When thinking of Steve Winwood -- whose current tour stops at The Joint this Saturday evening, Nov. 24 -- it's hard for many not to think of him as an '80s pop master. Not only did "While You See A Chance" from 1980's Arc of a Diver land him in the Top 40 for the first time as a solo artist, his 1986 release, Higher Love, made him a staple of pop and rock radio throughout the rest of the decade and earned him two Grammy Awards in the process.
That success was extended as 1988's Roll With It and 1990's Refugees of the Heart continued his Top 40 roll and kept Winwood seated atop radio playlists into the early '90s. After that string of commercial successes, Winwood seemed to slyly slip out of the spotlight, reappearing only occasionally with new material and releasing only three additional solo albums since then.
To define Winwood by his solo career, however, would be to overlook a much larger and more diverse musical career that has spanned R&B, progressive rock, world-beat, and improvisational, jazz-inflected rock. Not only has he consistently been a highly coveted session musician over the course of his career, he has also partnered with a wide array of other musicians for a number of other projects over the course of a career that has now stretched into its sixth decade.
Winwood's first professional gig came as the keyboardist and lead singer of Spencer Davis Group, which he joined in 1963, at the young age of 15. Over the course of his nearly three years in the band, Winwood made an indelible impression on pop music as the voice of such hits as "Keep on Runnin'," "I'm a Man," and the now-iconic hit "Gimme Some Lovin'." By 1967, however, he felt confined by the strict, pop single format of the band and departed to form Traffic with guitarist Dave Mason, horn player Chris Wood, and drummer Jim Capaldi.
Traffic took Winwood in yet another direction, marrying his roots in R&B and pop with jazz, psychedelia, and British folk, creating another string of hits. Eventually, however, Winwood and Mason clashed over the direction of the group, which wasn't matching Winwood's original vision to be even more progressive and improvisationally oriented, and the band splintered by the beginning of 1969.
COURTESY/CREATIVE ARTISTS AGENCY
At that point, Winwood partnered with an old friend, Eric Clapton, and drummer Ginger Baker for what would become what many have called the first "supergroup," Blind Faith. The band only managed to release one album and get in a single tour before breaking up before year's end under the extreme pressure and expectations laid upon the group, but not without making a lasting impression with timeless hits like "Can't Find My Way Home" and "Presence of the Lord."
Another short lived reunion of Traffic followed as Winwood's initially planned first solo album turned into a group effort as he called in former members for what became John Barleycorn Must Die and the partnership included the band's biggest album, The Low Spark of High Heeled Boys, in 1971. After the group broke up again in 1974, he receded from the spotlight as a session musician until finally releasing his self-titled debut in '77 and finally making his mark with Arc of a Diver in '80.
Such has been the story of Winwood's career, as he struggled to balance his pop sensibilities with his desire to go in a more expansive and improvisational direction. Perhaps his 2001 album, About Time, hit the mark and finally allowed him to expand his reach beyond any expectations as it delved more into Latin percussion and world beat music, much like his brief partnership with Tito Puente and Arturo Sandoval, Latin Crossings, which never released an album.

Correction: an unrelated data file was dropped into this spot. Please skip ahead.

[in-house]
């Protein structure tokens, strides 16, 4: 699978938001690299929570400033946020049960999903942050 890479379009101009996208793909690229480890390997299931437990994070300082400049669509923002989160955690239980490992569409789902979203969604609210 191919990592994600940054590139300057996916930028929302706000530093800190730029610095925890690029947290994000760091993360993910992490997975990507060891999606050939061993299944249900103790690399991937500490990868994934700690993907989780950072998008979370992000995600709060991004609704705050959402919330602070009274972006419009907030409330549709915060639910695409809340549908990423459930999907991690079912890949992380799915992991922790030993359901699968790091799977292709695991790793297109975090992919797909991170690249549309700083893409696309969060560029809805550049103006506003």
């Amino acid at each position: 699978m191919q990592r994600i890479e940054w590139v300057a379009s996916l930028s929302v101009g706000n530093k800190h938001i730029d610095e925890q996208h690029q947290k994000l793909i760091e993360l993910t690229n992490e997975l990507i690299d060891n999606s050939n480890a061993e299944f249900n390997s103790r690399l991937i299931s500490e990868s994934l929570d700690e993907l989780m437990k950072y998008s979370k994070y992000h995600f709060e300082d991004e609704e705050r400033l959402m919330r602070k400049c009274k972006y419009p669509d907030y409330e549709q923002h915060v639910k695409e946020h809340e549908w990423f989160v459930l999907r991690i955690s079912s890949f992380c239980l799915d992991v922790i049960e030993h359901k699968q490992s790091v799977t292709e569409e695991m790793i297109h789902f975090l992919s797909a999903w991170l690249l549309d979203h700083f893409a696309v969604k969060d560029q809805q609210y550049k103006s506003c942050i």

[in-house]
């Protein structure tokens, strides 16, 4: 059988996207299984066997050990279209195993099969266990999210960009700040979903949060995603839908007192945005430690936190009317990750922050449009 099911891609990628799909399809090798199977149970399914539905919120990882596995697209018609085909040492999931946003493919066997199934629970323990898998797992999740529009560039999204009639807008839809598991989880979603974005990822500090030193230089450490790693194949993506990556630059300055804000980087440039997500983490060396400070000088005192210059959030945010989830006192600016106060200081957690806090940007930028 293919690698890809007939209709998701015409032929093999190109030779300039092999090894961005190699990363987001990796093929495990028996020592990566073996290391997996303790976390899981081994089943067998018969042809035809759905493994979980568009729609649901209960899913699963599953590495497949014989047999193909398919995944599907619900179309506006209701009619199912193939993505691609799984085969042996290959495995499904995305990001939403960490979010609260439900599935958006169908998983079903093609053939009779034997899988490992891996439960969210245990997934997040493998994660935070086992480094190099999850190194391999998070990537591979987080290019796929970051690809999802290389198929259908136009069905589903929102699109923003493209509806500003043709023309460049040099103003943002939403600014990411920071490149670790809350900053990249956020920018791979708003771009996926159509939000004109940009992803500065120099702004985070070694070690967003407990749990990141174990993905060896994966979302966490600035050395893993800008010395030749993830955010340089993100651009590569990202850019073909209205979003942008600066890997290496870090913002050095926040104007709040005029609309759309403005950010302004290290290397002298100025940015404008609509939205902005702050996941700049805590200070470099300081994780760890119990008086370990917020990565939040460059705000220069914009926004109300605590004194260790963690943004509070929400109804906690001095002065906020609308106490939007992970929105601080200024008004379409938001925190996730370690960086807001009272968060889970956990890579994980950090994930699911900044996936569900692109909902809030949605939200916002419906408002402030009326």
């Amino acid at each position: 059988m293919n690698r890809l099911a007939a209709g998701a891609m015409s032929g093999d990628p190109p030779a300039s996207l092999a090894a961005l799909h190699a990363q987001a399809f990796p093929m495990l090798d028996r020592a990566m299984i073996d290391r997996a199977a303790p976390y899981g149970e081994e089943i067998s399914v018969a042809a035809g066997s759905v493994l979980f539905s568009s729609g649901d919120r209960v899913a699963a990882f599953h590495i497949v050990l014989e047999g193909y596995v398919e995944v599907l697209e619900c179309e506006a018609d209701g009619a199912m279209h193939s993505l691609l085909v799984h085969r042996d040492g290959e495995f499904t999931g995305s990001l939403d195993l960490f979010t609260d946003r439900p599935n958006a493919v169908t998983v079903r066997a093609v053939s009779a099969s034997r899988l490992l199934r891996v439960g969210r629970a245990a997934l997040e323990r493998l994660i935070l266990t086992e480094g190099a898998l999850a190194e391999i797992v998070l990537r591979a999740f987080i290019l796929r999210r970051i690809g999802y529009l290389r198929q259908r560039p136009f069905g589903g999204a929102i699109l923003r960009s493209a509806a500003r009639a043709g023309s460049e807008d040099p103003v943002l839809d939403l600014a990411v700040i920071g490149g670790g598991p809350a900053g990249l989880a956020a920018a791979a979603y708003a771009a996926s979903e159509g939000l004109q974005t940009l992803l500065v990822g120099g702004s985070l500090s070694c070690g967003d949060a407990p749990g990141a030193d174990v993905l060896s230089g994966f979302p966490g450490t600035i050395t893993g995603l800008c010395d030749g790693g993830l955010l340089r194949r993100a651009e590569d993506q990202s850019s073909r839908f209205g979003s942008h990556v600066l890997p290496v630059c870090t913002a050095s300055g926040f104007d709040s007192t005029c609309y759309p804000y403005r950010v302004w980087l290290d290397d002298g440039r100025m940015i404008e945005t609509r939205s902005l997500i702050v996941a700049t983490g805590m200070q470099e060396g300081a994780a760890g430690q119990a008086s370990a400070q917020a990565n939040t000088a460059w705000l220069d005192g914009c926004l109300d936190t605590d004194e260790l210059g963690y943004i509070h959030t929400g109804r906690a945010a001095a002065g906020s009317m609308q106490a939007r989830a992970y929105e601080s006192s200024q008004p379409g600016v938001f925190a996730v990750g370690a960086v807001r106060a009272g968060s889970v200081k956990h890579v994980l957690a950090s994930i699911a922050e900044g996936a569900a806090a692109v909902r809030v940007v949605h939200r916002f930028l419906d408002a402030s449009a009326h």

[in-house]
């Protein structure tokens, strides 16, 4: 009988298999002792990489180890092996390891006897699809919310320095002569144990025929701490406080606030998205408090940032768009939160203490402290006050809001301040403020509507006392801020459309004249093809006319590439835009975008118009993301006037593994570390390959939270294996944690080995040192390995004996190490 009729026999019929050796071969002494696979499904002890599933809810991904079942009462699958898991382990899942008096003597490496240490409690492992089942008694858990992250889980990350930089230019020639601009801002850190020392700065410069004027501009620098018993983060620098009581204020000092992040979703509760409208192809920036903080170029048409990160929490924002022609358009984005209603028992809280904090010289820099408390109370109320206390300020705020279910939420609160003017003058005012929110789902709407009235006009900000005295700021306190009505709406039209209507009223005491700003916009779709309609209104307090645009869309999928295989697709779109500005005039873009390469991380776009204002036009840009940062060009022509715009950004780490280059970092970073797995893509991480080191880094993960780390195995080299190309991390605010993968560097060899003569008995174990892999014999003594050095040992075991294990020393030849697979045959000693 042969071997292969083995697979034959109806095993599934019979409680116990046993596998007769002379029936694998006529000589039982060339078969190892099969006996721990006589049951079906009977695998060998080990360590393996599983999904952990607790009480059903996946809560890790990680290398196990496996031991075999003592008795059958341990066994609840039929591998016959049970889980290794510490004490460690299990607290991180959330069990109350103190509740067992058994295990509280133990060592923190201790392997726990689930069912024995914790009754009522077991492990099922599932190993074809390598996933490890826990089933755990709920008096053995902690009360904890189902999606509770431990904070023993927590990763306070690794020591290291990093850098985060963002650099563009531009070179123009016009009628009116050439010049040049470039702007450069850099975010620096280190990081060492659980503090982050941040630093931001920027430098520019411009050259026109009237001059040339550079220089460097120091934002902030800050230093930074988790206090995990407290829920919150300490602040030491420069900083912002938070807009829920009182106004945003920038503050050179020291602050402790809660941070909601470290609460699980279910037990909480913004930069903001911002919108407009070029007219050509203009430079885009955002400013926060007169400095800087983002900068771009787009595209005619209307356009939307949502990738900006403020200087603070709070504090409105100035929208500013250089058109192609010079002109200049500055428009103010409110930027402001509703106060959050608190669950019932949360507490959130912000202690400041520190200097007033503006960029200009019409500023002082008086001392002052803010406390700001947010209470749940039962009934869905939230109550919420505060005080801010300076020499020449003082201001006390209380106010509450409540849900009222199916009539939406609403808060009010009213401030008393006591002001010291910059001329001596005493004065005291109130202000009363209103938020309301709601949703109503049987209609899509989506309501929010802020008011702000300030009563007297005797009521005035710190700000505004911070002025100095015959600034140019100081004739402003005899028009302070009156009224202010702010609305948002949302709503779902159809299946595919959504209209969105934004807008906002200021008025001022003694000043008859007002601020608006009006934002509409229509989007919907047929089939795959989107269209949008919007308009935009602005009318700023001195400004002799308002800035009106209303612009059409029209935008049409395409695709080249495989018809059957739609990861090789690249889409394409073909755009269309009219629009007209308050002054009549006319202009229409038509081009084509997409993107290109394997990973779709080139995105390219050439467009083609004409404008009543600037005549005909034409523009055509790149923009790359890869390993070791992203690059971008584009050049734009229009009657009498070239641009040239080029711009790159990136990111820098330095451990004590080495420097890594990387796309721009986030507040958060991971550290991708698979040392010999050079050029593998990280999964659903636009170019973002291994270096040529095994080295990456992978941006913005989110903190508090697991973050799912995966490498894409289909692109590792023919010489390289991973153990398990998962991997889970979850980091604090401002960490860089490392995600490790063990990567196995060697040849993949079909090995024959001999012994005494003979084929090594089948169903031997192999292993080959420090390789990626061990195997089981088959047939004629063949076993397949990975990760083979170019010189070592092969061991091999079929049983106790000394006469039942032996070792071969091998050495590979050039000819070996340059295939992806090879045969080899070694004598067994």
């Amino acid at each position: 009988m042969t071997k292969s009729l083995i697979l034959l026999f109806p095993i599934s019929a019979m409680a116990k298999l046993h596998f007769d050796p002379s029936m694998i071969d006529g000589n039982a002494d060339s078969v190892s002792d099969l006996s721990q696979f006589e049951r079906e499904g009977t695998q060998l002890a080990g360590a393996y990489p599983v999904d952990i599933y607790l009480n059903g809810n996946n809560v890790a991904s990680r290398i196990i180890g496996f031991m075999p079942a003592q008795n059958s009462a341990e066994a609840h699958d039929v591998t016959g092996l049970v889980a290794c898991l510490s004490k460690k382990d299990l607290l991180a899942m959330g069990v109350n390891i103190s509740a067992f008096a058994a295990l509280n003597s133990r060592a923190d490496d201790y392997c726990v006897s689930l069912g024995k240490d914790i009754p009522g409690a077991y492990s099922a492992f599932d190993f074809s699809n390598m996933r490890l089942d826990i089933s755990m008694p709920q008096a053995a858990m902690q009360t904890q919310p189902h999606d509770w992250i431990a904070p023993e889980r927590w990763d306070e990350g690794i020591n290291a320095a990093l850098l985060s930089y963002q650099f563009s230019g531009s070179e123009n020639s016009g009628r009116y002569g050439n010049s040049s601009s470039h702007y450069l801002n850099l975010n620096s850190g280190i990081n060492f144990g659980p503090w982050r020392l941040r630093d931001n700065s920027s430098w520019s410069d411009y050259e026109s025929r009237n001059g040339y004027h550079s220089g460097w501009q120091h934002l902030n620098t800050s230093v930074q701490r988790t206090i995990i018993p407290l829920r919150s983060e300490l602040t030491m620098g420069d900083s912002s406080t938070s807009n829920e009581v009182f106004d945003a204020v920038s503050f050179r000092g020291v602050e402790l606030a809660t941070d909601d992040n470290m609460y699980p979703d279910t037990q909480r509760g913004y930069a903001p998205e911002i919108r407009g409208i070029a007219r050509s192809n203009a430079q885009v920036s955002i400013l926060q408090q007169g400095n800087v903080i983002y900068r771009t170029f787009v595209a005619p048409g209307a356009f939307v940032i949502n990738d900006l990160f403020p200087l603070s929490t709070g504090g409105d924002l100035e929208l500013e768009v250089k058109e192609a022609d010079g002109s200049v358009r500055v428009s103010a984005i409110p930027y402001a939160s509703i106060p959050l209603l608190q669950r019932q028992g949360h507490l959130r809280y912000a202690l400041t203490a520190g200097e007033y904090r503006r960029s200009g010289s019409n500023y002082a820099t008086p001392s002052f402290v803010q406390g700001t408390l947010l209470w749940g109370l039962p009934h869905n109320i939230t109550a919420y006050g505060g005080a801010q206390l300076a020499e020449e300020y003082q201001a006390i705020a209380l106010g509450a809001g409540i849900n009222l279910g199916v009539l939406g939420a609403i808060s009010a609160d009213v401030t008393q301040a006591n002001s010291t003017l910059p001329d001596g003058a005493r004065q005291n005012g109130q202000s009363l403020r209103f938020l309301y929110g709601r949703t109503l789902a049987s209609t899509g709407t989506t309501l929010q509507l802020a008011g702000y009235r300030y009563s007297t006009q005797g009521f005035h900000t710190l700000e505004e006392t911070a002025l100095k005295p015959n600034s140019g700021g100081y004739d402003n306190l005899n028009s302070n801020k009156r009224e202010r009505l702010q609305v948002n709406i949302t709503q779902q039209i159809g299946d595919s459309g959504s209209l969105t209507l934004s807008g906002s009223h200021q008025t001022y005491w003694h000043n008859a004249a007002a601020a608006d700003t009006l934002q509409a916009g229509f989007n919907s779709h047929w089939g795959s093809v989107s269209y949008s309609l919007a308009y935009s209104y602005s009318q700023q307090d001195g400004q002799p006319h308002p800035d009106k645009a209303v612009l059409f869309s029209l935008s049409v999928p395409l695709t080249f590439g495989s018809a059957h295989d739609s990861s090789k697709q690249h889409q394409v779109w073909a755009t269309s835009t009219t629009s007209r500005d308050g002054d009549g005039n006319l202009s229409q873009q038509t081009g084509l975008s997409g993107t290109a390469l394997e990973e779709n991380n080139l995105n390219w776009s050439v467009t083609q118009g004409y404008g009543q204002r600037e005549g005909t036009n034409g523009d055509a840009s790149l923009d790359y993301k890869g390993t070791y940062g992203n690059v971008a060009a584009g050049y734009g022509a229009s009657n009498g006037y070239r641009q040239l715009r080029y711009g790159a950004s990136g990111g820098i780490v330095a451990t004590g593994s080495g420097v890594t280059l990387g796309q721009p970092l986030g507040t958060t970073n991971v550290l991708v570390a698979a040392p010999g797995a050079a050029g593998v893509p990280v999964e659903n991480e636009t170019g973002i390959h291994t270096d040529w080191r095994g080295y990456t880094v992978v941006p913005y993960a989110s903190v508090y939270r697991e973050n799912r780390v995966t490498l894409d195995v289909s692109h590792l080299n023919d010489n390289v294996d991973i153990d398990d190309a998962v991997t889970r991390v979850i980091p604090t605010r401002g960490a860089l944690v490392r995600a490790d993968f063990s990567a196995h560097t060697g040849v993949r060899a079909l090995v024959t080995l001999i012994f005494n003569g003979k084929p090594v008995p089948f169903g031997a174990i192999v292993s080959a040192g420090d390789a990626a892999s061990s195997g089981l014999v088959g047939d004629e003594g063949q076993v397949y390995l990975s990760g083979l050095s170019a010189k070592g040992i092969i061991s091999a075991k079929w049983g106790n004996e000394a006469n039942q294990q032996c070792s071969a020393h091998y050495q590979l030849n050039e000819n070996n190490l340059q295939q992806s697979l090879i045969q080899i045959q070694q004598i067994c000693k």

Even though Winwood hasn't released new material on a regular basis for nearly 10 years, that doesn't mean he hasn't stayed busy. Winwood is still a coveted guest in the studio and his classic Hammond B3 (organ) playing was recently heard on Miranda Lambert's "Baggage Claim."
Moreover, Winwood has continued to tour regularly and partner with old friends. Before his last visit to Brady Theatre in June of 2007, I got to speak briefly with Winwood and he revealed that Eric Clapton had just spent a week with him as the two rehearsed together in preparation for an appearance at Clapton's annual Crossroad's guitar festival.
The next year, Winwood released a new studio album, Nine Lives, which featured a collaboration with Clapton on the single "Dirty City." The pair co-headlined a tour together following its release and followed up with a live album from the tour that featured both of them.
Even since, Winwood has continued to tour regularly, reaching back into his storied catalog of songs to strike a balance with his current band that not only tips its hat to his pop sensibilities, but also allows the group to have the improvisational freedom that Winwood seems to have always desired.
Surely, a few of those pop hits will be touched upon, but current reviews suggest that the night will focus on much more. Recent set lists reveal he has been focusing just as much or more on his collaborative efforts, spotlighting the different chapters of Traffic's existence and touching on his days in Blind Faith and Spencer Davis Group, while also visiting tracks from his last solo album, Nine Lives, as well.
More than anything, though, response from the current tour suggests that Winwood has finally found his comfort zone and a way to balance his love for pop and R&B with his more experimental nature. If you're looking for simply another retro '80s show of rehashed hits on Saturday, this won't be your cup of tea. If you're looking to visit with a legendary musician who continues to evolve while embracing his past, Winwood's visit to The Joint this Saturday night may just be one of the best shows of the season.
Send all comments and feedback regarding Music to firstname.lastname@example.org.
Share this article: